2.7 The Derivative

By the end of your studying, you should know:
Onscreen applet instructions: Use the slider to control the value of h. Note that the number of difference quotients computed and plotted increases as h>0. The button under the slider shows and hides the derivative curve. Whenever you like, you can compare a computed set of difference quotients with the derivative. What is the geometrical significance of the limit of the difference quotient as h > 0?
ExamplesLet f(x) = x^{2} and g(x) = x. Find (f + g)' (4). Does this equal f '(4) + g'(4)?
Draw the derivative of the following graph.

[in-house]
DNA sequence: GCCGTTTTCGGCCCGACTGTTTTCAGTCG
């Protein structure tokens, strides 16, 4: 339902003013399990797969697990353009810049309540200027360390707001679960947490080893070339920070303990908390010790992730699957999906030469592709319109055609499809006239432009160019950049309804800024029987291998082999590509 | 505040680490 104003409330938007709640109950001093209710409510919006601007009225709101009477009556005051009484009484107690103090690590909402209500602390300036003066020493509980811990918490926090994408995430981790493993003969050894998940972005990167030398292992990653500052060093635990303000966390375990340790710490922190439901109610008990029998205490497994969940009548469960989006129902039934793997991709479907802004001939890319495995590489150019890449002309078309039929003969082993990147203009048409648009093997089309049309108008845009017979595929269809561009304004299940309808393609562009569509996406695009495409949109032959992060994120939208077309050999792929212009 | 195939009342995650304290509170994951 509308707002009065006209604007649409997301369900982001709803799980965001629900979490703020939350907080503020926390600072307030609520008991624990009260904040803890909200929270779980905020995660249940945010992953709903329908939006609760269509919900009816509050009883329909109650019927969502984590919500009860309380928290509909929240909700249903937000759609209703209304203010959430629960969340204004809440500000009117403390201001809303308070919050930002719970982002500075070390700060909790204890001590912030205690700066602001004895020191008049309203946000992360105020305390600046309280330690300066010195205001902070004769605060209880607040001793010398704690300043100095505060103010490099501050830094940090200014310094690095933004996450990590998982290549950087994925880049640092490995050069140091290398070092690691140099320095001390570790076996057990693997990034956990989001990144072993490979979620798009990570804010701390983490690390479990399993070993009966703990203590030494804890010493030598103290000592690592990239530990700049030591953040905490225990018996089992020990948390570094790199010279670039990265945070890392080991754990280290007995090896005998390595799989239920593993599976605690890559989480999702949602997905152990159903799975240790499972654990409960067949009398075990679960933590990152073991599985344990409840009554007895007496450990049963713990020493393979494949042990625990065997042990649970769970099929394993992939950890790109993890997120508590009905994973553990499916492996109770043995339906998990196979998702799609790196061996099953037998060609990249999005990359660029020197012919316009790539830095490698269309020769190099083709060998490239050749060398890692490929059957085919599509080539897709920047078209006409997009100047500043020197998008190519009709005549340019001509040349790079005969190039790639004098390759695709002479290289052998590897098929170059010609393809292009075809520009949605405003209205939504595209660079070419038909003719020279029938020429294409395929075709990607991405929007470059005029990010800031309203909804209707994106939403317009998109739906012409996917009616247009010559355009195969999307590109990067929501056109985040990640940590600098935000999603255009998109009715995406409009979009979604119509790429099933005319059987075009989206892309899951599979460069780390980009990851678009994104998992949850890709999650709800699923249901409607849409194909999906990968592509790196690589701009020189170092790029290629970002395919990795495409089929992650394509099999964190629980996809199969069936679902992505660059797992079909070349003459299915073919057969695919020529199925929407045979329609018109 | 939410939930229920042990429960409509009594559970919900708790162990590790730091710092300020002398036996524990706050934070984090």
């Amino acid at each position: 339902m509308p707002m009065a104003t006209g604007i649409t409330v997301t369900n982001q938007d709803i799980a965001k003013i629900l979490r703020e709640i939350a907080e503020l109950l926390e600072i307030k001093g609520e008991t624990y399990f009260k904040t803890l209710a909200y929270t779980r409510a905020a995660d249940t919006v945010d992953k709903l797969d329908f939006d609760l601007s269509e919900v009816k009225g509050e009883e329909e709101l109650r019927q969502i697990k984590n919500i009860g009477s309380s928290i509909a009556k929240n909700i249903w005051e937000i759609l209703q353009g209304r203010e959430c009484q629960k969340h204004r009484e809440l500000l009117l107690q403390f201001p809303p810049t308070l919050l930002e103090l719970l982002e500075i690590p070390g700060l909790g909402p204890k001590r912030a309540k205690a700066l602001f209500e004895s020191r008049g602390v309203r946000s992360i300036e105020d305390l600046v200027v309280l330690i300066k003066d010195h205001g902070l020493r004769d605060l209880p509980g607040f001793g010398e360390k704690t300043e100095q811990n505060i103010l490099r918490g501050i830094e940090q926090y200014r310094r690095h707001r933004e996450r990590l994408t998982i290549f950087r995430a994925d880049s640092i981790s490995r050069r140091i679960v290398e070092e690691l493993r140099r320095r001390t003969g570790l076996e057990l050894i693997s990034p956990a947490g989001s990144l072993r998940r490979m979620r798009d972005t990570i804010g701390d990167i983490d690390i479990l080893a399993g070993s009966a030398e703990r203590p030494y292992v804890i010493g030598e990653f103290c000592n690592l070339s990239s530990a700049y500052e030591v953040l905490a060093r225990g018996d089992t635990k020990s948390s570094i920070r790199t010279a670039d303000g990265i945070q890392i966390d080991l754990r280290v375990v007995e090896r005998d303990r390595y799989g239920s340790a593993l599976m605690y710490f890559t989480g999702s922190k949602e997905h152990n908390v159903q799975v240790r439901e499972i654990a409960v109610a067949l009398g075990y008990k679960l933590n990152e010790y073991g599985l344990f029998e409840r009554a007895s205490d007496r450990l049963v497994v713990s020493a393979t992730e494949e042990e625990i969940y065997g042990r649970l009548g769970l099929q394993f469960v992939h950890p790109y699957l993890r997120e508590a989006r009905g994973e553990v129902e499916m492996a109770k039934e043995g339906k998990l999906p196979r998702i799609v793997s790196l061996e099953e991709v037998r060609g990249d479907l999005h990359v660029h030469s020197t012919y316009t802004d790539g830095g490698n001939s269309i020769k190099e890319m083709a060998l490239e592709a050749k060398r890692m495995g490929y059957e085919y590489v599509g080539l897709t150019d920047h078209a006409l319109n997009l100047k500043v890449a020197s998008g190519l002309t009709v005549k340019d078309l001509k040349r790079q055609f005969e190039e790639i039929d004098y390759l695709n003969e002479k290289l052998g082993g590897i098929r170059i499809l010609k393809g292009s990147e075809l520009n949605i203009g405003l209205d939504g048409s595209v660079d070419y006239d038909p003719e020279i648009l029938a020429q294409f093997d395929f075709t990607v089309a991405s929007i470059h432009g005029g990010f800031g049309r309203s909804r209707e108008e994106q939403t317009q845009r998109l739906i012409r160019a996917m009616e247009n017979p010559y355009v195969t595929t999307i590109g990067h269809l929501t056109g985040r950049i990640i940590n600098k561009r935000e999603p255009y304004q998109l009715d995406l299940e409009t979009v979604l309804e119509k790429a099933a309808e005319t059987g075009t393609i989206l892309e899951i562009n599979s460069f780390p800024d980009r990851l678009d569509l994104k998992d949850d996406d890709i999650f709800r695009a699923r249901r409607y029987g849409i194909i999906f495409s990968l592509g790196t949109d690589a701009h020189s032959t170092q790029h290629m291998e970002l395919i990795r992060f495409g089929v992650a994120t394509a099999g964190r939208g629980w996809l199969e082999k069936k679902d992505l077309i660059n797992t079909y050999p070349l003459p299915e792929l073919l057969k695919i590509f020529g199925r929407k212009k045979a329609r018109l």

Let g(x) = 1/x. Find g'(x), g''(x), and g'''(x), and graph them. Can you find a formula for the nth derivative of g(x)?
VideosSee short videos of worked problems for this section.
QuizExercisesSee Exercises for 2.7 The Derivative (PDF).Work online to solve the exercises for this section, or for any other section of the textbook. 
Resources on the WebInformation on NewtonBiographical data from St. Andrew's University's Web site Excerpt from W.W. Rouse Ball's "A Short Account of the History of Mathematics"
Information on Leibniz
Calculus Applications
Derivatives

Interesting Application
Average reaction rates and instantaneous reaction rates in chemistry can be quite different. 
2.6 Tangent Lines and Their Slopes  Table of Contents  2.8 Differentiation Rules 
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Copyright © 2005 Donald L. Kreider, C. Dwight Lahr, Susan J. Diesel